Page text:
Paper No. 138-1
Presentation Time: 1:30 PM
THE LATE NOACHIAN CLIMATE OF MARS: EVIDENCE FROM GEOMORPHOLOGY, STRATIGRAPHY, CLIMATE MODELING AND TERRESTRIAL ANALOGS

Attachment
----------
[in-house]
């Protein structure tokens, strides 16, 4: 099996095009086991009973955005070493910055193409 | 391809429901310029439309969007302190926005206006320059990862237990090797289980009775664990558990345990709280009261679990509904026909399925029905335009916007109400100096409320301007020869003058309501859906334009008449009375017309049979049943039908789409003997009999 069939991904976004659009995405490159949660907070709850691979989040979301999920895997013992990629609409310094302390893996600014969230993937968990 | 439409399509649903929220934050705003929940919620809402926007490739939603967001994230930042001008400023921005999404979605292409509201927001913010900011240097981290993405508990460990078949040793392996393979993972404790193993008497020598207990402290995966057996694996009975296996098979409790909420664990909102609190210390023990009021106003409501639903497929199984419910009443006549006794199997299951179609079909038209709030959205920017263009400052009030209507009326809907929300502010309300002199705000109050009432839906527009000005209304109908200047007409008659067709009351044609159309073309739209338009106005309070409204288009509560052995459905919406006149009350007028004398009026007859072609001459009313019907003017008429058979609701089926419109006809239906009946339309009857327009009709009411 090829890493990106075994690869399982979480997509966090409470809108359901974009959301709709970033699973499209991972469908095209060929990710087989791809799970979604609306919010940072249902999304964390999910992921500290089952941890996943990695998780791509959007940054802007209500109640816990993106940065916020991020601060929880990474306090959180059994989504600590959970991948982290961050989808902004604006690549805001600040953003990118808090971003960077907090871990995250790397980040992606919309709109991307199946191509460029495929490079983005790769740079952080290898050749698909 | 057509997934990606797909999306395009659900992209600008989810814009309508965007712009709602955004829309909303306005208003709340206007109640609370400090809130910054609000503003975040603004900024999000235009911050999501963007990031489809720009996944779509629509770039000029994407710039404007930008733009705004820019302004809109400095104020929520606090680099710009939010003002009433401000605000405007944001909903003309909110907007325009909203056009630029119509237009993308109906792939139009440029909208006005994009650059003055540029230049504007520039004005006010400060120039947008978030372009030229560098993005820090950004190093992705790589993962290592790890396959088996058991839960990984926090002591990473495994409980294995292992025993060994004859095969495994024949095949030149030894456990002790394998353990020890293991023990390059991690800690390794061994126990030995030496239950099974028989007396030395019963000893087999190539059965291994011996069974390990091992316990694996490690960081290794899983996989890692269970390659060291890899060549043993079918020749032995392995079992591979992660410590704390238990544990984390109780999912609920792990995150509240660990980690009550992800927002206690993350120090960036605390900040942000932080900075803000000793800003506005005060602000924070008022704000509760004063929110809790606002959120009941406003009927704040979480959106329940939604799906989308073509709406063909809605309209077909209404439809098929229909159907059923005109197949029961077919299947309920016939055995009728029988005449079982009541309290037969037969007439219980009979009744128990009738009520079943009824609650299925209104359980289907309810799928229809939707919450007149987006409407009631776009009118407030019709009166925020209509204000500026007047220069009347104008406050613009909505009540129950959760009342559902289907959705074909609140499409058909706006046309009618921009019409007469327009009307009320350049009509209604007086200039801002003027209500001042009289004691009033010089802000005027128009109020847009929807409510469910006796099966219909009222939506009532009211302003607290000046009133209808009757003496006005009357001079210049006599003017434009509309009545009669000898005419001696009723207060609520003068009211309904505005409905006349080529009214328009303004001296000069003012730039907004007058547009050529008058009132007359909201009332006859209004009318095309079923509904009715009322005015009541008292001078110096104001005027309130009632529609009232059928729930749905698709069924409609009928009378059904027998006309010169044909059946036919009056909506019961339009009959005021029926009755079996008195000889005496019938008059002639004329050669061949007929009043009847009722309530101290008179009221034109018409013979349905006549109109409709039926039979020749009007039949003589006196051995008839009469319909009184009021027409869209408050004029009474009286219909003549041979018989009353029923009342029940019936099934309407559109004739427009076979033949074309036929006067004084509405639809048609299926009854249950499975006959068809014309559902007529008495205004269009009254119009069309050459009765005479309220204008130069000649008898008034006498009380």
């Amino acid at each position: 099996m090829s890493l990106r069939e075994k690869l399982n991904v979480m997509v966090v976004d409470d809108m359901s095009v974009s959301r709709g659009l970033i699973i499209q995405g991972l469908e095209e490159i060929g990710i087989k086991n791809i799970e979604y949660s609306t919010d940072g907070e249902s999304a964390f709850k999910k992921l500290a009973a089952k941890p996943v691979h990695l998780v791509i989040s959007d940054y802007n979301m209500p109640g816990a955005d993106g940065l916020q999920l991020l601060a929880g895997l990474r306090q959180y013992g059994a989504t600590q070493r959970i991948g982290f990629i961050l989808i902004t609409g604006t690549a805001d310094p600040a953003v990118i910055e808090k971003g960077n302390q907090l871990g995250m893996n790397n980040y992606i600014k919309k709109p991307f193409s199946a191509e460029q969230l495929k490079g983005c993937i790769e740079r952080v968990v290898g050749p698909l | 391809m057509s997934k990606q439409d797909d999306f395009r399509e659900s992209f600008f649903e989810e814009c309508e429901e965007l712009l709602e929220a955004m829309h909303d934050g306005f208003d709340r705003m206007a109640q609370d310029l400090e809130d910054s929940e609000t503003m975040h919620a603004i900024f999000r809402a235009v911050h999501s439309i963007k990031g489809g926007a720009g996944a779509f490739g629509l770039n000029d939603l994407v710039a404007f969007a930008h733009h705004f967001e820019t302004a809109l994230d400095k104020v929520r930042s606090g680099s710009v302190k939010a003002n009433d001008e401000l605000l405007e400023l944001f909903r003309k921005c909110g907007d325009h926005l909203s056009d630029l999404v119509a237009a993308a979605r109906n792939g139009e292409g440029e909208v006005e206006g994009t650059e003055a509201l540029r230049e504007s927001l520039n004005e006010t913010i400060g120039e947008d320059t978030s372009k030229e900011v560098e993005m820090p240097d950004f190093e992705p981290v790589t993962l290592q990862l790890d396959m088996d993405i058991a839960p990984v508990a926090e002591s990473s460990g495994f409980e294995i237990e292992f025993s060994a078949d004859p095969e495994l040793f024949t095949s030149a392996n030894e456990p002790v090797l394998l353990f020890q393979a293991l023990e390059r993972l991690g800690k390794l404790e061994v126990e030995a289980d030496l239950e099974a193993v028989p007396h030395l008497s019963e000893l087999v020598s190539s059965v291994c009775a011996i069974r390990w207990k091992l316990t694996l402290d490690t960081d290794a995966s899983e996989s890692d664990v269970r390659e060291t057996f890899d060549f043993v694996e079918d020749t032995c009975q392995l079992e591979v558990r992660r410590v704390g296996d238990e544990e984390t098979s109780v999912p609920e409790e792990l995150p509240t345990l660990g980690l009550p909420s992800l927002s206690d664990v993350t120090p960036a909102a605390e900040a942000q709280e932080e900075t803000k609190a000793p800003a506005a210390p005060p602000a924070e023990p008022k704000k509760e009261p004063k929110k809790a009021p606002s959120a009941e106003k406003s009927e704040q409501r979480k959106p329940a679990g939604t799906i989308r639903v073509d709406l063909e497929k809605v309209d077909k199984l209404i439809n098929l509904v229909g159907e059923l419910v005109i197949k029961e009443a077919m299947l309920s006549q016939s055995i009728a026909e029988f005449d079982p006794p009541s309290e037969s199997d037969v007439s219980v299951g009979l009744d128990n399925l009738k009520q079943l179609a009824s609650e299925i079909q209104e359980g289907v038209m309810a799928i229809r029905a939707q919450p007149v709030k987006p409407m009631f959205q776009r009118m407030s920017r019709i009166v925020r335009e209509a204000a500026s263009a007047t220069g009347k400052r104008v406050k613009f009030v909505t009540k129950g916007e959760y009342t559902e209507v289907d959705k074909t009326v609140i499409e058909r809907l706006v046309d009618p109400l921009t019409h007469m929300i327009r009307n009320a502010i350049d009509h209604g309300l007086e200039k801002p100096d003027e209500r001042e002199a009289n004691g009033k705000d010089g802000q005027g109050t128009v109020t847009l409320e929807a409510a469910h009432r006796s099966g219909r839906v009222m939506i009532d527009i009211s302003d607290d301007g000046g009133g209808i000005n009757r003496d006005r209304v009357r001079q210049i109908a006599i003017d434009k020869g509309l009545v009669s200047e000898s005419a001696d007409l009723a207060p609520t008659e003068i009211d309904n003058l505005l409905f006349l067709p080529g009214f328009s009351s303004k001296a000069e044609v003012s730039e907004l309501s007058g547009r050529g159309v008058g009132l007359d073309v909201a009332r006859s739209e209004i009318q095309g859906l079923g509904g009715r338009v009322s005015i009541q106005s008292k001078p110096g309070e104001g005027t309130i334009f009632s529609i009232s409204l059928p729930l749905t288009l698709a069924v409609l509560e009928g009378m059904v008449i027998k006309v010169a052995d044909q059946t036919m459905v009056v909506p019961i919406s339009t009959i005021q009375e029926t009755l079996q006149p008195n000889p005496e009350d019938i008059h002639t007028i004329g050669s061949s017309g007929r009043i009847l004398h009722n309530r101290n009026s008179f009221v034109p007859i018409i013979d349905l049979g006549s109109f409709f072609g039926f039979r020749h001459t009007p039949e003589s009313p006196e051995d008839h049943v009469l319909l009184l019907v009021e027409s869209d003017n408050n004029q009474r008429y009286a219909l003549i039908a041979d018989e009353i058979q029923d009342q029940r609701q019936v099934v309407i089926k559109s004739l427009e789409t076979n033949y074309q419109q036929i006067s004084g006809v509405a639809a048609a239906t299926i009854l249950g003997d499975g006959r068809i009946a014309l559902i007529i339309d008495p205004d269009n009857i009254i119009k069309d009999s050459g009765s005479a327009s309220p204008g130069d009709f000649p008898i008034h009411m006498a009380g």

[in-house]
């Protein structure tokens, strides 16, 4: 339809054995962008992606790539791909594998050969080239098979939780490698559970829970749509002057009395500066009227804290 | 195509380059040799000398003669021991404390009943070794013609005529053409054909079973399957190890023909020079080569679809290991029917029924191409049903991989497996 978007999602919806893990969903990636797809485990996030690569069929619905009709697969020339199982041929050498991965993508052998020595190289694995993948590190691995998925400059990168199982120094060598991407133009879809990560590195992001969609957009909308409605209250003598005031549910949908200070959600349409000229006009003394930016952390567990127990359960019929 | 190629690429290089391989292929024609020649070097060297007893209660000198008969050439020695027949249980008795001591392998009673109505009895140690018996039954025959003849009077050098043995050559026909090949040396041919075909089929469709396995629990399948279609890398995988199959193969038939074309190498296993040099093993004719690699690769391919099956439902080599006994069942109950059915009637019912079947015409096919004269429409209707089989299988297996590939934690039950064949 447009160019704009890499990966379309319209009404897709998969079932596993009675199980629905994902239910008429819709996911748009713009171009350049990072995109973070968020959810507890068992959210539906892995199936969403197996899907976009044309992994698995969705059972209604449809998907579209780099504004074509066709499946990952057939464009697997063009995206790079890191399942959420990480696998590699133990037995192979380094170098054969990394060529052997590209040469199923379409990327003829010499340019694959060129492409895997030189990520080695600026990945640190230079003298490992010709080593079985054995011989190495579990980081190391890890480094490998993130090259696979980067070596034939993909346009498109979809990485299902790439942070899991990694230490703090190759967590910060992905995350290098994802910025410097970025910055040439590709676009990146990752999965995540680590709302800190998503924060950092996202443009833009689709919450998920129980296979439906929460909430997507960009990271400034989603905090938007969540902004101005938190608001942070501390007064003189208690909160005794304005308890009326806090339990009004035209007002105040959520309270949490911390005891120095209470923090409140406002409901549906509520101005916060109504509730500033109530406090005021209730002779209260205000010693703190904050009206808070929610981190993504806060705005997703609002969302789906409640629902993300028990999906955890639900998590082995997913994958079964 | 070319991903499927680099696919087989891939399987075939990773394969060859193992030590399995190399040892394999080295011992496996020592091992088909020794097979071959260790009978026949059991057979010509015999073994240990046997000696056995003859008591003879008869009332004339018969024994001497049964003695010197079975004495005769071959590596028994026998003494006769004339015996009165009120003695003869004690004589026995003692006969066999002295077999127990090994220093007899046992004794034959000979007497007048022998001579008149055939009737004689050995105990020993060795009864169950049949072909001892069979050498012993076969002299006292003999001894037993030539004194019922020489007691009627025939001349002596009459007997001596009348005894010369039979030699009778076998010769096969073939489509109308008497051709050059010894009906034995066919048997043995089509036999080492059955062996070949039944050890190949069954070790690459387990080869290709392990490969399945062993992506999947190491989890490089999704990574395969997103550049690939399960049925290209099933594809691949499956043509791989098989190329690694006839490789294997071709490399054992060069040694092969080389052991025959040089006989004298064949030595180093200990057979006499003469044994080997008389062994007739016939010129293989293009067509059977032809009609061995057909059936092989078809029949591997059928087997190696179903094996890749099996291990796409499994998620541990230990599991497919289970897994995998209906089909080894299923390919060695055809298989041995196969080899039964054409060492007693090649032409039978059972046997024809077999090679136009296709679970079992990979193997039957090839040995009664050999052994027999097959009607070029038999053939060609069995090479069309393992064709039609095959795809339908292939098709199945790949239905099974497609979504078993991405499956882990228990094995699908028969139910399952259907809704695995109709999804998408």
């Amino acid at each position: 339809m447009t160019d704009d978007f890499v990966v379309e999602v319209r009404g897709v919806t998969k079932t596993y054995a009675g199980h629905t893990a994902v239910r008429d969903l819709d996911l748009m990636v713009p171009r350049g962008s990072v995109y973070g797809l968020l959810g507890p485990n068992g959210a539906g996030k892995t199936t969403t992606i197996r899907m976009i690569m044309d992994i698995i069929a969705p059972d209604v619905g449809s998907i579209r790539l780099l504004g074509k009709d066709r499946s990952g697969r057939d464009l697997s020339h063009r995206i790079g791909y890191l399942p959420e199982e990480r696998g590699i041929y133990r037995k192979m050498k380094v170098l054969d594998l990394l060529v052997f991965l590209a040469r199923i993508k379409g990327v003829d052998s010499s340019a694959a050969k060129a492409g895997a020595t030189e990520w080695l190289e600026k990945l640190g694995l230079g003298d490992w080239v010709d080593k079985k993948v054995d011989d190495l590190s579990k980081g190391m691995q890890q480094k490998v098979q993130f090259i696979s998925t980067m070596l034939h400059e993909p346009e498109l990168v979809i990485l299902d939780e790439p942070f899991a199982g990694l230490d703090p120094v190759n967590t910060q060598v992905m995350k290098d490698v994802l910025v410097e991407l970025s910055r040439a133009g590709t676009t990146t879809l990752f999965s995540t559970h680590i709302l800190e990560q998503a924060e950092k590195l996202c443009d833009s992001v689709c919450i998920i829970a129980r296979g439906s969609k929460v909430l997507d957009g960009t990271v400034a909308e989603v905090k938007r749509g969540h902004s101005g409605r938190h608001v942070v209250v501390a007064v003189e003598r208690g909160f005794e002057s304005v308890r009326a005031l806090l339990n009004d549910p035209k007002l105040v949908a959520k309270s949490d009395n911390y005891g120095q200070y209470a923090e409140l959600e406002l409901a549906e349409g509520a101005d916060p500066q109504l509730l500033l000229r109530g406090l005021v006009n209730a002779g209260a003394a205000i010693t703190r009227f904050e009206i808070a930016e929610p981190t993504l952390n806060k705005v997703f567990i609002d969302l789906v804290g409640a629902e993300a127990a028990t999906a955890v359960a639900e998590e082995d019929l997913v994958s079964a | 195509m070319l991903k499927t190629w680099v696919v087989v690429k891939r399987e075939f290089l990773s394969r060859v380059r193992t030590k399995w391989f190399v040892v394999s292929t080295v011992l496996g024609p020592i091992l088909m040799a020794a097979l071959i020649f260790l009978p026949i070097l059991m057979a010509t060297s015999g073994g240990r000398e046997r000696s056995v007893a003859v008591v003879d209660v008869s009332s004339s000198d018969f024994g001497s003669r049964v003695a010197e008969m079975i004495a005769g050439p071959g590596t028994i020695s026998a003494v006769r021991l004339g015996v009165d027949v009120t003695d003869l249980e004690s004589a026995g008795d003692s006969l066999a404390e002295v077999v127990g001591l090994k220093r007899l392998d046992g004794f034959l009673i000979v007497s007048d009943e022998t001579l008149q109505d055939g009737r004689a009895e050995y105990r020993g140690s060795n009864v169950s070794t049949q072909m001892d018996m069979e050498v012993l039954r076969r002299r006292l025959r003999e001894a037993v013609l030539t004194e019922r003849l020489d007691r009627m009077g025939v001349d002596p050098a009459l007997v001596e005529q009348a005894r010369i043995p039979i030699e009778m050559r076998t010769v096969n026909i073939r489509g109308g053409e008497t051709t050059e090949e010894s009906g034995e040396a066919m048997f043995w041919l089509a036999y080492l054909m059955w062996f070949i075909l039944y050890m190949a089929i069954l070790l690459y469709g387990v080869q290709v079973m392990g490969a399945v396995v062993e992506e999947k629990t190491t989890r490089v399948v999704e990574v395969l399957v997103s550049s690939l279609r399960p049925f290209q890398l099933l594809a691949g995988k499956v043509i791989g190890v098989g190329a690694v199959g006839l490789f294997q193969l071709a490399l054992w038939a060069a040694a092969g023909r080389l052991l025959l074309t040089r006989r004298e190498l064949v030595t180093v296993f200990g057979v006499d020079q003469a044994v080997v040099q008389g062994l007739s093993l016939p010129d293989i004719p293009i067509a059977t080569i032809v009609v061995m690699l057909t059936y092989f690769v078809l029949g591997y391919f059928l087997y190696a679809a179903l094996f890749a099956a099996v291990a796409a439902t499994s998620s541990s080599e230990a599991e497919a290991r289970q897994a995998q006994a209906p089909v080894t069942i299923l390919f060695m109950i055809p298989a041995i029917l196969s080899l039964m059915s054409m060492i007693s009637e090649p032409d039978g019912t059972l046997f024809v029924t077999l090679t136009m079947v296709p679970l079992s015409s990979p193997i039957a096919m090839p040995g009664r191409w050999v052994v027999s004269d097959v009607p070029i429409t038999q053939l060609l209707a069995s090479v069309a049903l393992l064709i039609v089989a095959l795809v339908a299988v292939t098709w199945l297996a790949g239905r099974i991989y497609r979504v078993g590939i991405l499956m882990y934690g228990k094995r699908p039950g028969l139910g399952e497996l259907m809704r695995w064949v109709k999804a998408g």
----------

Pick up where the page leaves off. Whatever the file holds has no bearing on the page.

The Late Noachian geology of Mars displays significant evidence at orbital and surface exploration scales for fluvial and lacustrine processes, relatively intense crater degradation, a vertically integrated hydrologic system, the occurrence of phyllosilicates in terrains of Noachian age, and perhaps pluvial processes and the presence of a northern ocean. These lines of evidence have been interpreted to mean that the Late Noachian climate of Mars was “warm and wet” or “warm and arid” throughout this period, with global Mean Annual Surface Temperatures (MAST) typically exceeding ~273 K. In contrast to the geological evidence, however, recent global climate models with a faint young Sun have been unable to reproduce warm and wet conditions, instead predicting extremely cold temperatures (MAST ~225 K); furthermore, with atmospheric pressure above a few tens of millibars, atmospheric-surface thermal coupling is induced and adiabatic effects cause water vapor to be deposited in the highlands as snow and ice, leading to the “Late Noachian Icy Highlands” (LNIH) climate model. Advocates of the LNIH model call on episodic climate excursions to cause melting of the icy highlands to explain the abundant geological evidence for flowing and ponding water, but can these processes adequately explain the extensive geologic evidence? We review the geologic evidence from the perspectives of geomorphology, stratigraphy, mineralogy, global water budget, climate modeling and terrestrial analogs to assess the “warm and wet” and “cold and icy” hypotheses for Late Noachian Mars. We also trace the aftermath of these two hypothesized Late Noachian climate scenarios into and through the Hesperian and Amazonian, and examine the implications for the evolution of the Late Noachian climate to its current hyperarid, hypothermal condition.